Teen drinking presents a dilemma for some parents
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Whether to allow teens to drink at home is a difficult parental decision and a controversial topic. Although some parents demand absolute abstinence from their teens or pre-teens, others believe that their kids are going to experiment whether they forbid it or not.
So what's a parent to do? And what kind of impact will their decision make?
Kevin Tissot is a Licensed Professional Counselor (LPC) who has a local practice specializing in children and adolescence. He meets with teens who have a history of drinking and / or drug use every day.
Forbidding alcohol use doesn't work, according to Tissot.
"If you tell someone not to do something, it becomes evocative," he says.
For some parents, neither forbidding nor condoning drinking are the answer. Instead, they promote open conversation with the hope it will lead their child to healthy decision making about many topics, including sex, drugs, stealing and lying – in addition to drinking.
Chris Ward has a 19-year-old daughter who attends Bard College in New York City. Ward says she never had a problem with her daughter drinking excessively in high school.
"I think honesty is the critical piece here. I tried lying once. I had her convinced the ice cream trucks were what mail carriers used. Kids talk to each other. They figure out pretty quickly if their parents have given them a line of BS. And once they feel that you've lied or misled them, the trust is gone," says Ward. "There will always be that seed of doubt about every other single thing you tell them."
Steph Davies is in her 30s and, although she experimented a little bit with drinking as a teen, she isn't much of a drinker today. She says her mother enforced honesty, too, but at times she wasn't honest back.
"I should also mention that whenever I did lie to my mother she had this super hero way of finding out, so I learned very early on there was no getting around the 'be honest' rule," she says.
Parents being open and honest is key, but the fact is, according to Tissot, a lot of kids do not tell the truth and parents should be ready for less-than-truthful responses, especially when drinking is the issue. Parents might need to resort to drug testing, he says, just so they can get kids to admit what's going on and start dialogues from an honest place.
According to The Substance Abuse and Mental Health Services Administration (SAMHSA) National Survey on Drug Use and Health, approximately 10 percent of 12-year-olds say they have used alcohol at least once. By age 13 that number doubles. And by age 15, approximately 50 percent have had at least one drink.
For Erin Linnane, the heavy conversations started before her daughter was a teenager.
"When my daughter was 12, I had to have the sex, drugs and booze talk because a lot of her friends were already experimenting. I told her I knew she was gonna try it eventually and I would like her to wait until she got through freshman year of high school. After that, if I saw her grades start to slip or she started getting in trouble, I would have to quit my job and come to school with her every day. Then I asked her what she was more afraid of, me having to quit my job and come to school with her or her friends," says Linnane.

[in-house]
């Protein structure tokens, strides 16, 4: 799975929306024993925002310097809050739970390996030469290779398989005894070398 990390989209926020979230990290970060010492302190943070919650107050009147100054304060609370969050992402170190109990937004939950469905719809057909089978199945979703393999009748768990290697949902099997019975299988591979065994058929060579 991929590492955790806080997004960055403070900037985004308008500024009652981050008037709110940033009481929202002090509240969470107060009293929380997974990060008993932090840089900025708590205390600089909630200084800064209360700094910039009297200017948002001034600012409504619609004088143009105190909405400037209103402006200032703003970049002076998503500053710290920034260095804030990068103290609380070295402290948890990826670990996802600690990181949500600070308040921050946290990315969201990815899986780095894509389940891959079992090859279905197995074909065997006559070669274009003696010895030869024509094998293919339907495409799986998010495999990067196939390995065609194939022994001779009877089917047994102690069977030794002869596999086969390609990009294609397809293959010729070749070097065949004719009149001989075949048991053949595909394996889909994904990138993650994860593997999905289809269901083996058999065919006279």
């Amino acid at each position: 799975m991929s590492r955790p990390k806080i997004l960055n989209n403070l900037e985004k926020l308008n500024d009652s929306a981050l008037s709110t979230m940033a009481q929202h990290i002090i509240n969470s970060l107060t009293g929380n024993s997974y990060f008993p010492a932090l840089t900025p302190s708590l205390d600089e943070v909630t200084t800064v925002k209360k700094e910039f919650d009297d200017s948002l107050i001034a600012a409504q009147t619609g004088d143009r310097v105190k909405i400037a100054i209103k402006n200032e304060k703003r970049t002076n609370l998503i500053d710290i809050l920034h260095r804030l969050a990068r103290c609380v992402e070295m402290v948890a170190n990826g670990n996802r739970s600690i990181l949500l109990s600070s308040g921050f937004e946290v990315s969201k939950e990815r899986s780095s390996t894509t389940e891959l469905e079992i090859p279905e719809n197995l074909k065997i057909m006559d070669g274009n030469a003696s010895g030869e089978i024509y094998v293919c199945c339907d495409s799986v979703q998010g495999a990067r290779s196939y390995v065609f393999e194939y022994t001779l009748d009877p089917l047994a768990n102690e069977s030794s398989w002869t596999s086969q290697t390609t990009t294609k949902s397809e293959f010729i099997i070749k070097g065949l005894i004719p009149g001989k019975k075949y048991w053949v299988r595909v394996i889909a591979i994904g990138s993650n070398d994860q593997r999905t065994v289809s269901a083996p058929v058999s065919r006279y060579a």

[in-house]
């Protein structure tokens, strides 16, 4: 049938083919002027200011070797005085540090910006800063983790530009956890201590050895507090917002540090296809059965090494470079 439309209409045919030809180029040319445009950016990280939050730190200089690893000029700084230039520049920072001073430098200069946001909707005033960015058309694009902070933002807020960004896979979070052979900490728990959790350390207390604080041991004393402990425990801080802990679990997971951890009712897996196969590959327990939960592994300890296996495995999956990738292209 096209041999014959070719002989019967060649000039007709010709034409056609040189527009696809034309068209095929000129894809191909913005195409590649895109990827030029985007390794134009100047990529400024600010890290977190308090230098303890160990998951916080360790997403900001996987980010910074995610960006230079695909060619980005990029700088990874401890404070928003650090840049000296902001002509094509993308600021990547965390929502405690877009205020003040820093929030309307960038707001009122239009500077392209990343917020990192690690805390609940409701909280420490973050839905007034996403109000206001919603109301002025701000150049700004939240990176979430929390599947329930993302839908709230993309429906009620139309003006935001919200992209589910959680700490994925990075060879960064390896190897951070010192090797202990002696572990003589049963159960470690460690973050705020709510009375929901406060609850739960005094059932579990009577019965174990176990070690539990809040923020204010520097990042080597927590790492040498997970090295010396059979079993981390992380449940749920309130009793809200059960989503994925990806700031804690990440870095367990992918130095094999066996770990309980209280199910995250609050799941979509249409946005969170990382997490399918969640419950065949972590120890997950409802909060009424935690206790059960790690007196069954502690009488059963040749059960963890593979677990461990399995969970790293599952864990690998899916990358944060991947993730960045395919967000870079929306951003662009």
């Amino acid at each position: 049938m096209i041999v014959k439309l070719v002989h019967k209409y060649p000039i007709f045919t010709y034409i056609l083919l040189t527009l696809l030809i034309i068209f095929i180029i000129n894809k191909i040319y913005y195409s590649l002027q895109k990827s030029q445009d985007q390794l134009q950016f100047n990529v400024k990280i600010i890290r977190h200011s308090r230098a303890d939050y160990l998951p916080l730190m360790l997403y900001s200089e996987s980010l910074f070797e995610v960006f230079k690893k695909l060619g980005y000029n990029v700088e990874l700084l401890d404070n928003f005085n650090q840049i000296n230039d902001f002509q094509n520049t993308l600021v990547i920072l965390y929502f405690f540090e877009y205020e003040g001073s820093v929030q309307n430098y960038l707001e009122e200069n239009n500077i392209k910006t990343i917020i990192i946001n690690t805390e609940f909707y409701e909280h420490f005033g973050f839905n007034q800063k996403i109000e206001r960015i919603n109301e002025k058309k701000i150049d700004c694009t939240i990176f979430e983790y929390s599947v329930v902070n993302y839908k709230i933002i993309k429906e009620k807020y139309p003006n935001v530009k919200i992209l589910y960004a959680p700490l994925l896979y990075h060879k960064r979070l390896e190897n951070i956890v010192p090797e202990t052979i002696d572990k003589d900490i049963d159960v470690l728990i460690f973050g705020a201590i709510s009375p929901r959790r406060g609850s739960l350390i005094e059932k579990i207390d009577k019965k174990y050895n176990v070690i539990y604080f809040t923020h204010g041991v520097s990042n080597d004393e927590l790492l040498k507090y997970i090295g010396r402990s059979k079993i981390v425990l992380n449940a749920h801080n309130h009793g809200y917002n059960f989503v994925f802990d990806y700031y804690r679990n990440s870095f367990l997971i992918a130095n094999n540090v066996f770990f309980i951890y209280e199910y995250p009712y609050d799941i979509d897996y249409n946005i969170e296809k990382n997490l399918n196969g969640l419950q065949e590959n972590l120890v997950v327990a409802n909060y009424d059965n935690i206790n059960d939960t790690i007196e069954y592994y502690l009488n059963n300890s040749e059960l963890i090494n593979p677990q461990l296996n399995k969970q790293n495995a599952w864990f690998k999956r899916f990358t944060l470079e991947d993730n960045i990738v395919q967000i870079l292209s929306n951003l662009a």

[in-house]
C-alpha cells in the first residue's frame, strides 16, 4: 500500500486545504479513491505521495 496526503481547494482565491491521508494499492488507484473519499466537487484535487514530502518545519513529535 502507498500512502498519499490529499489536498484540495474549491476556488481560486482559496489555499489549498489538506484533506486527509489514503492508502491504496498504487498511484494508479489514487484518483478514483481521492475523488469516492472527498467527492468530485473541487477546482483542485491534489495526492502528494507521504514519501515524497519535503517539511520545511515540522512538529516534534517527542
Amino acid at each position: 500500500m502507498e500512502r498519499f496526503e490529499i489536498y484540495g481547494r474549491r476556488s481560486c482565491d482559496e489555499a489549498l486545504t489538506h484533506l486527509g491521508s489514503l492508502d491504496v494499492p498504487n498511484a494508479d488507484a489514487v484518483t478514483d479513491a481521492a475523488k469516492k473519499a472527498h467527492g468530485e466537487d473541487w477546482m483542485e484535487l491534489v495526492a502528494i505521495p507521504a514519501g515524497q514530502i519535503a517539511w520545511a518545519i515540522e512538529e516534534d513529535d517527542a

Linnane says her daughter did the "normal, stupid crap" kids do in high school, but she always called her when she needed a safe ride, got good grades and went on to graduate from the University of Minnesota.
Forcing teens to live with the consequences of getting drunk can work to teach teens moderation. Linnane says the few times she knew her daughter had been drinking the night before she woke her up for a 7 a.m. grocery shopping trip.
"With coupons," she says.
Getting kids to feel safe and comfortable talking is difficult but necessary for a healthy lifestyle. Parents should not shame kids or over-punish them.
Instead, Tissot recommends very short consequences.
"We all learn through mistakes. We need the chance for renewal. No two-week groundings. Let them know they are in trouble but teach them about new days and reflection," he says.
Kids who stay busy, Tissot says, usually fare better than those who do not, whether they're involved in art, sports, academics or a part-time job.
Negotiating and non-dictating are also recommended by Tissot. He suggests letting kids feel like they have options and are making their own choices is important.
"You want to be in negotiation and talk to them. The more you give directives, the more they turn off," he says. "Choice is power."
Talking about consequences is key, too. Kids need to know about the losses one can experience through excessive drinking. Connecting with the parents of your kids' friends is important and to remind them it is OK to share with other adults including neighbors and teachers.
"It takes a village," Tissot says.
Inserting yourself into the teen's world / mindset is important for good communication.
"A lot of kids feel misunderstood. Try to slow down. Drive around in the car with them. Listen to what they say and repeat it back to them," he says.
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